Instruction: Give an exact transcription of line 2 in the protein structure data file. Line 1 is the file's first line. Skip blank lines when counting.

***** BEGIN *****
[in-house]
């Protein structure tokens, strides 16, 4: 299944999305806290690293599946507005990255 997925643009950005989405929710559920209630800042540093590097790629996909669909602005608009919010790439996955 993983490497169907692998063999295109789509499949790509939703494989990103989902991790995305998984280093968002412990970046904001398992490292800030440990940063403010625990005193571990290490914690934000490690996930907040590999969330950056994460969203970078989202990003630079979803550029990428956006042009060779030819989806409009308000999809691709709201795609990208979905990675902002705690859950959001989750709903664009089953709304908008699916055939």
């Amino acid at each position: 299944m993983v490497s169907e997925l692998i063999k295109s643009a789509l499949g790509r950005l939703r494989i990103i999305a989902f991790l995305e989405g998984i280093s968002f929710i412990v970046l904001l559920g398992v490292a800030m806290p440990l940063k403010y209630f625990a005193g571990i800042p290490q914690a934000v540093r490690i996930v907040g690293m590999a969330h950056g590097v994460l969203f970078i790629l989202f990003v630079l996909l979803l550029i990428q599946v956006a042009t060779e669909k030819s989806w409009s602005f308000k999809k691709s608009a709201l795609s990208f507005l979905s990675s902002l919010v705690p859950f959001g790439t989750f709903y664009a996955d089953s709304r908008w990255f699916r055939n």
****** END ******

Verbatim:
């Protein structure tokens, strides 16, 4: 299944999305806290690293599946507005990255 997925643009950005989405929710559920209630800042540093590097790629996909669909602005608009919010790439996955 993983490497169907692998063999295109789509499949790509939703494989990103989902991790995305998984280093968002412990970046904001398992490292800030440990940063403010625990005193571990290490914690934000490690996930907040590999969330950056994460969203970078989202990003630079979803550029990428956006042009060779030819989806409009308000999809691709709201795609990208979905990675902002705690859950959001989750709903664009089953709304908008699916055939």